wheelbase vs handling

I'm considering recent class A's from 2001-2003. I like the Winnebago Adventurer 35u which has a wheelbase of 228 inches. I'm also considering a Bounder 33R which has a wheelbase of 208 inches.The floor plan of both of these units are almost identical and are well suited for us. They seem to be about the same level of amenities, etc. Their overall length is 35-7 for the Adventurer and 33-10 for the Bounder.

It would seem to me that the shorter wheelbase would make make turning and in-town driving easier. I'm not sure, however, if the 20inch :question: wheelbase makes a noticable or significant difference. Any thoughts?

Alternativly, the longer wheelbase on the Adventurere might provide a more stable and better ride over the road while providing a shorter overhang.

Both these units come with Ford and Workhorse chassis. It doesn't seem to change the wheelbase.

Also with the Workhorse the tires are 19.5 or 22 in. Does this make a difference in acelleration or gas milage - as the larger tire goes a longer distance in each revolution?

I've asked these questions to various salesmen and normally get a blank stare back. All thoughts appreciated
wheelbase vs handling

LP, I have a Winnie Chieftain 35U on a Ford F-53 frame and it is one solid unit. Never have handling problems in high winds and it is uneffected by passing 18 wheelers. The steering geometry is such that it has a short turning radius.
When looking at Fleetwood Products, you have other problems you need to consider.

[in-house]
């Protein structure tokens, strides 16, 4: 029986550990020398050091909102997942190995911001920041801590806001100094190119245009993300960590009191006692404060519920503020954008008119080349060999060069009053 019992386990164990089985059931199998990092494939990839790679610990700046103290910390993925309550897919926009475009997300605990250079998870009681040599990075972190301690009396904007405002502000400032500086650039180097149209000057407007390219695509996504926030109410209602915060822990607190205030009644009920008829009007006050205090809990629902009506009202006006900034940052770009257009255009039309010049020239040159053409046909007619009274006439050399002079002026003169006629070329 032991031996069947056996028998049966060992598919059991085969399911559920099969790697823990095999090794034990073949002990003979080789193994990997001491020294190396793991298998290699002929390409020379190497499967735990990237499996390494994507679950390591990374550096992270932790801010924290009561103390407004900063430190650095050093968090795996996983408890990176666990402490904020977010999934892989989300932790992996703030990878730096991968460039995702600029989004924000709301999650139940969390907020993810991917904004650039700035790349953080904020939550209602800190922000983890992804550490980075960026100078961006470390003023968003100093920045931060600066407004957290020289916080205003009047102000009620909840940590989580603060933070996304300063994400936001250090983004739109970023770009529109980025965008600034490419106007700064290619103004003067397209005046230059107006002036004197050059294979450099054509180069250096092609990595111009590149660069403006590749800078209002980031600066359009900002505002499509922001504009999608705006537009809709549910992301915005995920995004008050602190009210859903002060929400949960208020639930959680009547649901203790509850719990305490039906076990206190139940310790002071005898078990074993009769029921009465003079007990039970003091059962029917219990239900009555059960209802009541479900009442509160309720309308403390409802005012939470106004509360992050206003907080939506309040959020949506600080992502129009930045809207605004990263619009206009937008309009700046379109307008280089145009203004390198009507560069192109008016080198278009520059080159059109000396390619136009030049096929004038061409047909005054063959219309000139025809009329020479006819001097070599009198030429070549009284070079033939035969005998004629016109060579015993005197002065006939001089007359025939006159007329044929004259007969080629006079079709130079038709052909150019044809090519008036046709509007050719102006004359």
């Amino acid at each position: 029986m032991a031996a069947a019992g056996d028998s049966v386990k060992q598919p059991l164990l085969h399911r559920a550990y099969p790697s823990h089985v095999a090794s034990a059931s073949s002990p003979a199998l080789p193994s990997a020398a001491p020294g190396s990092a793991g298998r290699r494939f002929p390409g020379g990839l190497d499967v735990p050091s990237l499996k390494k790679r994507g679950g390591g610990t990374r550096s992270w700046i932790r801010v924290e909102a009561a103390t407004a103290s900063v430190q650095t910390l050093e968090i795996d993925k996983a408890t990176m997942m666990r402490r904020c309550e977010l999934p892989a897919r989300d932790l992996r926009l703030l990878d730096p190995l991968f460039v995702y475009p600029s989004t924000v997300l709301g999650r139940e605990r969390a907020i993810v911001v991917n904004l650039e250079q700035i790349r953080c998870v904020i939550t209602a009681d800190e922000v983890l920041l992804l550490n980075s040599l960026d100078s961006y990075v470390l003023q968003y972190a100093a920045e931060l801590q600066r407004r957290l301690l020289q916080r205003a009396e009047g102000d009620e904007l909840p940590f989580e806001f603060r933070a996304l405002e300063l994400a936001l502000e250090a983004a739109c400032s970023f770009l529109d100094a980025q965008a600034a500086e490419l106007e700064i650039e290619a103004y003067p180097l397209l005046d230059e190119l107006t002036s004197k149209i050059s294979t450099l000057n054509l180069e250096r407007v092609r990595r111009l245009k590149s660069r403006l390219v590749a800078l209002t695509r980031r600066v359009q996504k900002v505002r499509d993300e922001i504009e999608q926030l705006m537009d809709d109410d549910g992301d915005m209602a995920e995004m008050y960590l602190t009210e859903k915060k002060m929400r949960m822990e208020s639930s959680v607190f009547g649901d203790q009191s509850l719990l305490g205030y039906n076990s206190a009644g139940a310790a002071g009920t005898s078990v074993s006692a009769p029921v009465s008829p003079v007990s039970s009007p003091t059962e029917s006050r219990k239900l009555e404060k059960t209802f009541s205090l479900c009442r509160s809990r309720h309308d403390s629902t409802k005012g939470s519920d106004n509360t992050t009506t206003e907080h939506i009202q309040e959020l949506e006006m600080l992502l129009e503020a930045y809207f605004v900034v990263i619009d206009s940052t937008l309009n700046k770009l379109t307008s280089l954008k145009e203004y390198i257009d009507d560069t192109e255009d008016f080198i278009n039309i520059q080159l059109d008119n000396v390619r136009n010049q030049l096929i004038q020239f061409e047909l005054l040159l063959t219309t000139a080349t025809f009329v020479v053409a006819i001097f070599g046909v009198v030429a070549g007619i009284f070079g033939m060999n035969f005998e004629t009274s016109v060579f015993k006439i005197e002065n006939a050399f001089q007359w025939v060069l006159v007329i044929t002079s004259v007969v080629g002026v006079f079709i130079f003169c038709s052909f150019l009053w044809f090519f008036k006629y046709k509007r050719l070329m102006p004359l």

Many things effect mileage but primarily is your weight and how you are loaded and how heavy a foot you have on the accelerator.
wheelbase vs handling

Thanks for the input. Having a good solid feel makes driving a bit more relaxing. I currently have a 1985 Chieftan on the old p-30 chassis and the big trucks/busses can sometimes be a problem with the buffeting.

Guess by your response you are not much of a fleetwood fan.
Thanks for your comments


Senior Member
wheelbase vs handling

While it is true that a shorter wheel base does make a motorhome turn shorter, the short wheel base also means a much longer overhang at the rear, behind the axle. And the longer that overhang, the more difficult it is to handle the rig when a big truck sails past or when you drive in a gusty side wind. The RV Consumer Group suggest that you should never buy any motorhome with an wheel base ratio of less than 50% for safety reasons. Also, the Bounder has a long history of using the short wheel base chassis and after a few years the rear begins to sag due to the extensions of the frame having been made of too light a material.

One other problem from the short wheel base is the fact that it puts far more of the weight on the rear axle and it will quickly over load that axle. If you weigh most motorhomes with short wheel bases, you will find that you do not have enough weight capacity to allow you to put much of anything into the storage at the rear if you do not want to over load the rear axle.
wheelbase vs handling

Thanks for your thoughful response. It all seems quite logical - once someone explains it. The over weighting of the rear axle is very interesting and never would have occurred to me. Thanks for the info.